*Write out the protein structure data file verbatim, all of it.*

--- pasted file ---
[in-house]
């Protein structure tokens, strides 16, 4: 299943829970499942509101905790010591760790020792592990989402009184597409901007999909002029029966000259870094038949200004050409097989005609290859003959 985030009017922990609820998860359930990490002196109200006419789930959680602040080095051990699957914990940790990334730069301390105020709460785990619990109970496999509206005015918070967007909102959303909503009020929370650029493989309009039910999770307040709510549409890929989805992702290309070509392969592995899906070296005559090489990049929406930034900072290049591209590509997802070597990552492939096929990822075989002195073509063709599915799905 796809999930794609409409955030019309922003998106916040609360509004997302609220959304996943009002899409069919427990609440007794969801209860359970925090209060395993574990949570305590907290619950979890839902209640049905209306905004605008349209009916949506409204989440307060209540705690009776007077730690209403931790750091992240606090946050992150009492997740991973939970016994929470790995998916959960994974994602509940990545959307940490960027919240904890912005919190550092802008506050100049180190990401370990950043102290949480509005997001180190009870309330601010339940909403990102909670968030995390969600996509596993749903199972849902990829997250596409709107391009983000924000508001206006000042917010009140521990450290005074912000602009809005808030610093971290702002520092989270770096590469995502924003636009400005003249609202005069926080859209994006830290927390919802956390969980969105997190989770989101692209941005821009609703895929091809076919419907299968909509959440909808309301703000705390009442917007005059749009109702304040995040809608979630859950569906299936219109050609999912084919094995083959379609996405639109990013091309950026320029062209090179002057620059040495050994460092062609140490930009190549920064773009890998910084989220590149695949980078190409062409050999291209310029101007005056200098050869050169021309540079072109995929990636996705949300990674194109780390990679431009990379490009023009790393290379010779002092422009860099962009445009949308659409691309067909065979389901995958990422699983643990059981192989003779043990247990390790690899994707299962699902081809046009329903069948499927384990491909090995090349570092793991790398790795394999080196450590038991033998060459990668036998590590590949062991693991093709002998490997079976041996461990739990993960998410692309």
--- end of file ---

[in-house]
């Protein structure tokens, strides 16, 4: 299943829970499942509101905790010591760790020792592990989402009184597409901007999909002029029966000259870094038949200004050409097989005609290859003959 985030009017922990609820998860359930990490002196109200006419789930959680602040080095051990699957914990940790990334730069301390105020709460785990619990109970496999509206005015918070967007909102959303909503009020929370650029493989309009039910999770307040709510549409890929989805992702290309070509392969592995899906070296005559090489990049929406930034900072290049591209590509997802070597990552492939096929990822075989002195073509063709599915799905 796809999930794609409409955030019309922003998106916040609360509004997302609220959304996943009002899409069919427990609440007794969801209860359970925090209060395993574990949570305590907290619950979890839902209640049905209306905004605008349209009916949506409204989440307060209540705690009776007077730690209403931790750091992240606090946050992150009492997740991973939970016994929470790995998916959960994974994602509940990545959307940490960027919240904890912005919190550092802008506050100049180190990401370990950043102290949480509005997001180190009870309330601010339940909403990102909670968030995390969600996509596993749903199972849902990829997250596409709107391009983000924000508001206006000042917010009140521990450290005074912000602009809005808030610093971290702002520092989270770096590469995502924003636009400005003249609202005069926080859209994006830290927390919802956390969980969105997190989770989101692209941005821009609703895929091809076919419907299968909509959440909808309301703000705390009442917007005059749009109702304040995040809608979630859950569906299936219109050609999912084919094995083959379609996405639109990013091309950026320029062209090179002057620059040495050994460092062609140490930009190549920064773009890998910084989220590149695949980078190409062409050999291209310029101007005056200098050869050169021309540079072109995929990636996705949300990674194109780390990679431009990379490009023009790393290379010779002092422009860099962009445009949308659409691309067909065979389901995958990422699983643990059981192989003779043990247990390790690899994707299962699902081809046009329903069948499927384990491909090995090349570092793991790398790795394999080196450590038991033998060459990668036998590590590949062991693991093709002998490997079976041996461990739990993960998410692309």